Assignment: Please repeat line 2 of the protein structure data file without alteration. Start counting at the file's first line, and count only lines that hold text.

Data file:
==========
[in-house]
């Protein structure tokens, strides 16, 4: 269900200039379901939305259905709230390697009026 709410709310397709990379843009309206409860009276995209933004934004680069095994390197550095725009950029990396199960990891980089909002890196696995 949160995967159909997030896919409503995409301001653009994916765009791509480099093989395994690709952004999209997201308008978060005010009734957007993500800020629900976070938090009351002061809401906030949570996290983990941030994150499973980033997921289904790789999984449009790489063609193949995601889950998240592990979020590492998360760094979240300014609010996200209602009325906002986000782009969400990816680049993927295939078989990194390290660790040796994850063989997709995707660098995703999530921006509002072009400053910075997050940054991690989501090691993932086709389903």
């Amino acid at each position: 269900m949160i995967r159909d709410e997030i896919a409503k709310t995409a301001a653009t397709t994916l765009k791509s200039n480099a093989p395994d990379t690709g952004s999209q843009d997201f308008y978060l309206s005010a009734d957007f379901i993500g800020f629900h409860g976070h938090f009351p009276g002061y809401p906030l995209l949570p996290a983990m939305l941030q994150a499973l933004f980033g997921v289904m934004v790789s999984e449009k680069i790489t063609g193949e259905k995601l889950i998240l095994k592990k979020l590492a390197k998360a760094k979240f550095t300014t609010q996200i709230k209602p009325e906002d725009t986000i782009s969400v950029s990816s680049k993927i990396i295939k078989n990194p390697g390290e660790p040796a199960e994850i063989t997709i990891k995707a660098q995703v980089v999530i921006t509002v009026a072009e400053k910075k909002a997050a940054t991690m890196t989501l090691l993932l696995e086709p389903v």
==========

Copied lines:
């Protein structure tokens, strides 16, 4: 269900200039379901939305259905709230390697009026 709410709310397709990379843009309206409860009276995209933004934004680069095994390197550095725009950029990396199960990891980089909002890196696995 949160995967159909997030896919409503995409301001653009994916765009791509480099093989395994690709952004999209997201308008978060005010009734957007993500800020629900976070938090009351002061809401906030949570996290983990941030994150499973980033997921289904790789999984449009790489063609193949995601889950998240592990979020590492998360760094979240300014609010996200209602009325906002986000782009969400990816680049993927295939078989990194390290660790040796994850063989997709995707660098995703999530921006509002072009400053910075997050940054991690989501090691993932086709389903």